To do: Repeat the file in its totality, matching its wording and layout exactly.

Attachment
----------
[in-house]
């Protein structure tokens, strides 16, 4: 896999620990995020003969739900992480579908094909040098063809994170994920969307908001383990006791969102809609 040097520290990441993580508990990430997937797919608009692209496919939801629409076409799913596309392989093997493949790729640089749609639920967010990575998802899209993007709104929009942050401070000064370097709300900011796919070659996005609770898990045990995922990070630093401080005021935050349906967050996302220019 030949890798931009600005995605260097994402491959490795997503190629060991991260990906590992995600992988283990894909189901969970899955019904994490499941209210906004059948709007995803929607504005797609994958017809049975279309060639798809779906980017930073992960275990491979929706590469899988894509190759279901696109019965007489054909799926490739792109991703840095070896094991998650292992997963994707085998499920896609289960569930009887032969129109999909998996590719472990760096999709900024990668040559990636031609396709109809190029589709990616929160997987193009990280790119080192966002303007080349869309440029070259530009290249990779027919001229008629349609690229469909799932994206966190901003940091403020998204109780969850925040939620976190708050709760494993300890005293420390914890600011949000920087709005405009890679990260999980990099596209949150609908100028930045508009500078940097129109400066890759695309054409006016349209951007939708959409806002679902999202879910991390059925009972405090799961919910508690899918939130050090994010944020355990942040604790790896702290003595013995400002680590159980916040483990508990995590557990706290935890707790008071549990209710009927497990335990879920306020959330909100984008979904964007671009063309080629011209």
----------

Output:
[in-house]
């Protein structure tokens, strides 16, 4: 896999620990995020003969739900992480579908094909040098063809994170994920969307908001383990006791969102809609 040097520290990441993580508990990430997937797919608009692209496919939801629409076409799913596309392989093997493949790729640089749609639920967010990575998802899209993007709104929009942050401070000064370097709300900011796919070659996005609770898990045990995922990070630093401080005021935050349906967050996302220019 030949890798931009600005995605260097994402491959490795997503190629060991991260990906590992995600992988283990894909189901969970899955019904994490499941209210906004059948709007995803929607504005797609994958017809049975279309060639798809779906980017930073992960275990491979929706590469899988894509190759279901696109019965007489054909799926490739792109991703840095070896094991998650292992997963994707085998499920896609289960569930009887032969129109999909998996590719472990760096999709900024990668040559990636031609396709109809190029589709990616929160997987193009990280790119080192966002303007080349869309440029070259530009290249990779027919001229008629349609690229469909799932994206966190901003940091403020998204109780969850925040939620976190708050709760494993300890005293420390914890600011949000920087709005405009890679990260999980990099596209949150609908100028930045508009500078940097129109400066890759695309054409006016349209951007939708959409806002679902999202879910991390059925009972405090799961919910508690899918939130050090994010944020355990942040604790790896702290003595013995400002680590159980916040483990508990995590557990706290935890707790008071549990209710009927497990335990879920306020959330909100984008979904964007671009063309080629011209």